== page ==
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Period of inflation and disinflation take turns in a secular (main) trend every 20 years (approximately).  During period of inflation, certain asset classes and businesses do better while others do worst or not as good.

During inflationary cycles, the main theme is that present prices are cheaper than future prices. Key points to remember during inflationary periods is that inflation creates extreme emotions in the public.  A lot more than disinflation which by definition is lowering in prices).  The public does get agitated during inflationary period.  It is not uncommon to have major riots and even wars during inflationary periods.

Gold is the best hedge against inflation.  It tends to hold constant during inflationary period.  (Gold over centuries is the constant means of value).  However, Gold is not the best investment.  It only preserves value.

Silver on the other hand goes hand in hand with Gold and traditionally Silver outperforms Gold in return performance.  In addition Silver is an industrial metal a lot more than Gold.  However Silver is also more volatile meaning that prices would be over sold above reason and thus more subject to speculative forces with wild swings. A good tool to use is the Gold/Silver ratio.  This ratio over centuries has averaged 1:15 (gold:silver).  However the ratio has tendencies to increase.  In recent times (2009), the Ratio peaks.  And prior to that in 1991 and 2003.  Notice that from 1981 to 1999, prices were mostly disinflationary.  In 1981, an extreme inflationary peak was achieved and in 1999 the extreme disinflationary peak was achieved, in both cases signaling the change in the secular trend.  (For further study refer to interest rate charts from the period of 1960 to 1981 (82) and then from 1981 to 2000 and you will clearly see the peaks and trends).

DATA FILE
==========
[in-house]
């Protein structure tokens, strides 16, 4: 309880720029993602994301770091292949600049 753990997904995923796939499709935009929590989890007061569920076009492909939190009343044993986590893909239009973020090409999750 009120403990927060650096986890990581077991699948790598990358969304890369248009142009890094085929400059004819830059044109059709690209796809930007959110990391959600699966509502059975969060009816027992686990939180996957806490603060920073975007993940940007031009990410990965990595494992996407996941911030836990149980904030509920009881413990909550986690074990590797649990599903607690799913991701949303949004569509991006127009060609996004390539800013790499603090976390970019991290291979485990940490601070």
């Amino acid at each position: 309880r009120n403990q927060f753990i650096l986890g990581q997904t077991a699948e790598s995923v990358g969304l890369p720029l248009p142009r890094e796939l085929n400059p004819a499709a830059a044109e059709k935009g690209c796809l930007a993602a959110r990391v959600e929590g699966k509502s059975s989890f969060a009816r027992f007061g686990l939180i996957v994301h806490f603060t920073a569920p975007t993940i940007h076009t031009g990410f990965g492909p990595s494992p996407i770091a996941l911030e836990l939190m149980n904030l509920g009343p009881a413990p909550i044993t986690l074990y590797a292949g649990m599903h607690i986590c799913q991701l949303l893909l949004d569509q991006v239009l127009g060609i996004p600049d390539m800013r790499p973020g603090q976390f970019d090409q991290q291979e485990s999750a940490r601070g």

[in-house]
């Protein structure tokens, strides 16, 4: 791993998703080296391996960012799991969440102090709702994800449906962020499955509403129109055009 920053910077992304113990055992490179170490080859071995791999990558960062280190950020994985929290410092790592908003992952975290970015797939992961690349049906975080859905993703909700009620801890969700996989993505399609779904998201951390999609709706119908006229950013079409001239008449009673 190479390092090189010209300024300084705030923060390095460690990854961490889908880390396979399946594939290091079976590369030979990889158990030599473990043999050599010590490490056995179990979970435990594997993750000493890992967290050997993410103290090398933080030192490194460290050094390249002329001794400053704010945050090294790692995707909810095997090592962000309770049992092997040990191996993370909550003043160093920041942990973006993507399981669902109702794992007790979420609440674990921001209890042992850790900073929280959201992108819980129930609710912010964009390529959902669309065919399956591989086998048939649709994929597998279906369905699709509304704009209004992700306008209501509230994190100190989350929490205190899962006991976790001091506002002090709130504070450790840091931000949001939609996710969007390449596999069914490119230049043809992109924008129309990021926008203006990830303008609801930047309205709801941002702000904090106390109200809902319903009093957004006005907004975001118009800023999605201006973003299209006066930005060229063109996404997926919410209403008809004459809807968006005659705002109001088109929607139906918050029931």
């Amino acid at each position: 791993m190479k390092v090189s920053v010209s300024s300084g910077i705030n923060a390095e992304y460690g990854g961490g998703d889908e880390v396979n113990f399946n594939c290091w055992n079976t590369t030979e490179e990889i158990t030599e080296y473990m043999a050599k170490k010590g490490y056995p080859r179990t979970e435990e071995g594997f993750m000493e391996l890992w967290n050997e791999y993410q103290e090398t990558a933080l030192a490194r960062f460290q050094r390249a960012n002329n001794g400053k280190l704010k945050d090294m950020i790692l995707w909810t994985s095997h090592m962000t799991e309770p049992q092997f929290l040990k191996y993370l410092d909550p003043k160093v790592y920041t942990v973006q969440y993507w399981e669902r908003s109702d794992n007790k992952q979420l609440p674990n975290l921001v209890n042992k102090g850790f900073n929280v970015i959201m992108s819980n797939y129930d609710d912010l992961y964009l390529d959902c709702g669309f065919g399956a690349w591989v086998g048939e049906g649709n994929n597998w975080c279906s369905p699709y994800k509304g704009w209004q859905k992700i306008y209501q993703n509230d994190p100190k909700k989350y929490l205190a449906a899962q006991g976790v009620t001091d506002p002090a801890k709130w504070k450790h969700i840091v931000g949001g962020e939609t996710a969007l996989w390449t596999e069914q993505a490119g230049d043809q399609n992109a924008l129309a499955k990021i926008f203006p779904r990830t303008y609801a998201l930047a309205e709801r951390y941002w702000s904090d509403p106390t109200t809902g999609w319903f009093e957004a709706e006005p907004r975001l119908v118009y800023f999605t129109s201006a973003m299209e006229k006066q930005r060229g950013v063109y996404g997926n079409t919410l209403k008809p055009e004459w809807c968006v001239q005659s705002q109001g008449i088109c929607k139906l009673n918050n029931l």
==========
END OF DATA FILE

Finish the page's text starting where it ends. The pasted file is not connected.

And a more historical view of the Gold/Silver Ratio (1835) showing a peak in 1939 and 1991.

And from 1340’s to 2010.  Here in we see that a reasonable level for the ratio is 20.

For more information on Gold and Silver, please refer to the Gold and Silver pages.

Aside from Gold being the best stable hedge against inflation, the best performing assets to invest in are:

Commodities and especially commodities tied to key living such as oil, copper, uranium and cocoa.  Of the entire group, oil is the most important since it has an effect on all others.

  • Oil is used in modern transportation and industrially. It’s byproducts are used for fertilizers thus affects food and agriculture.
  • Copper has been used for thousand years and now used widely as an industrial metal. The major applications of copper are in electrical wires (60%), roofing and plumbing (20%) and industrial machinery (15%).
  • Uranium is used mostly for nuclear power and ammunition (metal piercing ammo).  In less quantities, is used for X-ray equipment and also for certain coloring of glass ornaments.  The rational for Uranium investment in this cycle is indirect partly due to increase war tendencies.
  • Cocoa

Commodities are further classified for investment purposes as follows:  Energies, Grains, Softs, Meat and Financials.  Of these Financial commodities is listed here only for completeness purposes.  As discussed above they may not be suitable part for this inflationary cycle because in this entire inflationary cycle, hard assets are key investments and financials by definition are NOT hard assets (they are speculative assets).